DESCHUTES VALLEY WATER DISTRICT
Meet Our Board Members
(THEIR PICTURES MAKE THEM LOOK MEANER THAN THEY ARE!)
Point to the picture to see who they are and click to enlarge.
History of the District
Deschutes Valley Water District was formed in 1919 from a private water system, Jefferson Water Company. This private company could not achieve a profitable return, so they chartered the District we have today under the Oregon Revised Statutes, Chapter 264. The signatures on the original charter are a "who's who" of the pioneers of the Culver-Metolius area.
The original service area included the City of Culver, the City of Metolius, and the surrounding agricultural areas south of Juniper Butte to the north end of Metolius. Up until 1997 when the first artesian well was drilled, Opal Springs had been the sole source of domestic water since the inception of the District. However, Opal Springs was privately owned until the District purchased it in 1958.
The distribution of water throughout the rural area was not feasible in the the 1920's because of the sparse population. Instead, the District installed a wooden mainline to a standpipe in the city of Culver. There, residents from outlying areas could fill tanks to transport home. A single 3" pipeline also served the City of Metolius and its outlying areas.
With the formation and completion of the North Unit Irrigation project, the Culver/Metolius/Madras areas were broken into 80 to 160 acre parcels a massive influx of farmers began in the mid 1940's. This sudden population growth required the District to install any new mainlines to distribute domestic water to the many newly formed farms. During this same period, the are north of Madras (called the Plains) formed a water district to accomplish the same tasks in that area.
In 1948, The Plains Water District and Deschutes Valley Water District merged to form the approximate boundaries we have today. The conveyance of water over such a long distance (23.6 miles) presented many problems that required long District board meetings to solve. The District has been fortunate to have faithful and responsible Board members over the years. For many years, the District strove and strained within its budget at times, to deliver to each service with undersized and leaky mainlines.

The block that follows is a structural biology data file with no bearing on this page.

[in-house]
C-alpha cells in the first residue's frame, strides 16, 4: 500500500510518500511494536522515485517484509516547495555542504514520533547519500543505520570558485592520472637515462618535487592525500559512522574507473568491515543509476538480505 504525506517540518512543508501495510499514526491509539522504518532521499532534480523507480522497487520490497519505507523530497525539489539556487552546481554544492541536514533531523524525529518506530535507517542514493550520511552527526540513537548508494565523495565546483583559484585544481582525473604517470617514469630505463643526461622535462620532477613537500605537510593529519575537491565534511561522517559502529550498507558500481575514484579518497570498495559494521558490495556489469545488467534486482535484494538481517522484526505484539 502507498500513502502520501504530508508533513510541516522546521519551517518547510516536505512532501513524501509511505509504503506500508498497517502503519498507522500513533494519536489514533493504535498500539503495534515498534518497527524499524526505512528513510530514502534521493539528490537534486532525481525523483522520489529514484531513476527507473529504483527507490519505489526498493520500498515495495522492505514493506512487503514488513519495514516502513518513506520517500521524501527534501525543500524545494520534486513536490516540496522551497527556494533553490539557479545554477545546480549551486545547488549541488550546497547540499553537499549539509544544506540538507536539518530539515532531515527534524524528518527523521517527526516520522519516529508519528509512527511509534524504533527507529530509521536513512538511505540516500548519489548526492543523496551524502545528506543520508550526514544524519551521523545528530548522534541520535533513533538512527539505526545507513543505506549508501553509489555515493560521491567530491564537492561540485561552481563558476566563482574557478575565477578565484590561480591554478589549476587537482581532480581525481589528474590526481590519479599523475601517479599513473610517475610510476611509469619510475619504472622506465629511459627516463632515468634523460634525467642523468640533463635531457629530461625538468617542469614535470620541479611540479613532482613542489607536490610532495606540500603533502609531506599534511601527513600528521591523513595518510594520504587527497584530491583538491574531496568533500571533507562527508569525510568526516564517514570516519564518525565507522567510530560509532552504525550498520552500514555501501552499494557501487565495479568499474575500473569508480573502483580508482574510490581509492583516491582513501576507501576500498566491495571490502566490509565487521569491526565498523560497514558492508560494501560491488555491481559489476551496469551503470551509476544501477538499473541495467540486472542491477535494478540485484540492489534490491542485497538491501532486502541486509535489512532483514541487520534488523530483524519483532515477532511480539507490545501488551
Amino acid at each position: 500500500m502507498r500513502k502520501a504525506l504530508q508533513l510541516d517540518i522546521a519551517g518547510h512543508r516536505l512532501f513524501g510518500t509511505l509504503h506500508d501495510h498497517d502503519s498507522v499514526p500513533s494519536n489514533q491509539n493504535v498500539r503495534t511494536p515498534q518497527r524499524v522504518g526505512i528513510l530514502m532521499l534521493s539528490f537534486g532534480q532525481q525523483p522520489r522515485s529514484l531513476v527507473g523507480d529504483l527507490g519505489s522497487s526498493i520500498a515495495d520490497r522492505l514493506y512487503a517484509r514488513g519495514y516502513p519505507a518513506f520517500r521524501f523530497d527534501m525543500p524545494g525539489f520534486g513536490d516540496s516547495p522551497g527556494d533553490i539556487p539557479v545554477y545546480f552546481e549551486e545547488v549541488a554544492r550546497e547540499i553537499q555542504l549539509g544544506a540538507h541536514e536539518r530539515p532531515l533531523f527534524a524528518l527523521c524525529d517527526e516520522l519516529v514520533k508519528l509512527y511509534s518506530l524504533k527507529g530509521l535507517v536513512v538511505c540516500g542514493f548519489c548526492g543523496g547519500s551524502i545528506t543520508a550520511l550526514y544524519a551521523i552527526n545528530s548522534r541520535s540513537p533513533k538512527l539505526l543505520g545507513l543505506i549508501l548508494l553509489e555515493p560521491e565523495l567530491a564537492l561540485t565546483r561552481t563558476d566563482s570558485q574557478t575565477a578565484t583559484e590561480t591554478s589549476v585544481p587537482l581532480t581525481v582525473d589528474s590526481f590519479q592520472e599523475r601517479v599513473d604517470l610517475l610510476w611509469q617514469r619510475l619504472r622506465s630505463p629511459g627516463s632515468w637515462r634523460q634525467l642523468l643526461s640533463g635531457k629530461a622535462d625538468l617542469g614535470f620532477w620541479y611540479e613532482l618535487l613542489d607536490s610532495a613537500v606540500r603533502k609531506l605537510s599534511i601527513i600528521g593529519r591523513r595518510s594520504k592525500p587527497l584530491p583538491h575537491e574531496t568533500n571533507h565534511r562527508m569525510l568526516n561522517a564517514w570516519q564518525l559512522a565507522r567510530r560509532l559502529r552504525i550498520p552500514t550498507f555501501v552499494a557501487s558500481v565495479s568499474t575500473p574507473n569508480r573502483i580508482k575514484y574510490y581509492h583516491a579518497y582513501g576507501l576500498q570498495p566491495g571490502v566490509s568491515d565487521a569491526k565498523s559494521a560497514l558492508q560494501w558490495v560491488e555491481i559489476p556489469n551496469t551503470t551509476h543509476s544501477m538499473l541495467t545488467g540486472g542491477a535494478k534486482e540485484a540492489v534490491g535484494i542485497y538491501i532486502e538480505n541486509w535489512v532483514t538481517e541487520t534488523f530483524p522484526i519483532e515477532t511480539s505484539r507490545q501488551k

The most important milestone in District history was the purchase of Opal Springs in 1958. Previously, the purchase of water and the poor condition of the pumps at Opal Springs had kept the District poor and without water at times. The purchase, modifications, new pump house, and discharge lines began a cycle that has bee repeated over and over. The process includes installing pumping capacity, discharge lines, storage, and then distribution lines. By the time a cycle is finished, new and improved facilities are required and the cycle begins anew.
Historically, whenever possible, new construction is done by District crews. In the last five years, the District has installed an average of 8.7 miles of pipe per year. In 1995, additional personnel were hired so the District could keep up with recent growth. In 1995 alone, 12.2 miles of pipe were installed and two tank foundations with piping were constructed.
Other new construction projects have included a shop, a warehouse, a reservoir by the KOA campgrounds, and (at Opal Springs) a pump house. Projects for 2003-2005 include a 24" transmission main from the main reservoirs to Madras (16.5 mi. long), and a 3 million gallon reservoir at Round Butte.
Deschutes Valley Water District’s Pump House
In a time when there is so much controversy about water shortages, Deschutes Valley Water District (the District) has plenty to go around. With the completion of our new pump house and the addition of our three artesian wells we have increased our pumping capacity by approximately 5,510 gpm. In other words we can get more of our great tasting water to our customers faster and will be able to provide that same service even when our customer base grows. The Pump House Project began in August 2001 and was completed in May 2003. Tenneson Engineering Corporation provided the plans for the project. Our own crews completed the site preparation, foundation, and pipe work. Kirby Nagelhout Construction erected the building and CED supplied the electrical. The total cost of the new facility was $978,994.00. Our Hydro Facility and construction savings accounts allowed us to fund this project without going to our customers for bonding costs. Below is a fact sheet for your convenience:
New Pump House
Total Capacity: (8) 500 hp
Currently Using: (2) 500 hp
Current total DVWD pumping capacity (including old pump house)= (3) 150’s producing 1500 gpm + (2) 400’s producing 2800 gpm + (4) 500’s producing 7400 gpm = 3250 hp producing 11700 gpm
Well #1 Drilled 1997 750 ft deep 12” diameter 3750 gpm Static psi=50
Well #2 Drilled 1998 513 ft deep 16” diameter 5360 gpm Static psi=50
Well #3 Drilled 2000 661 ft deep 16” diameter 4000 gpm Static psi=50
This Page Last Modified on March 16, 2017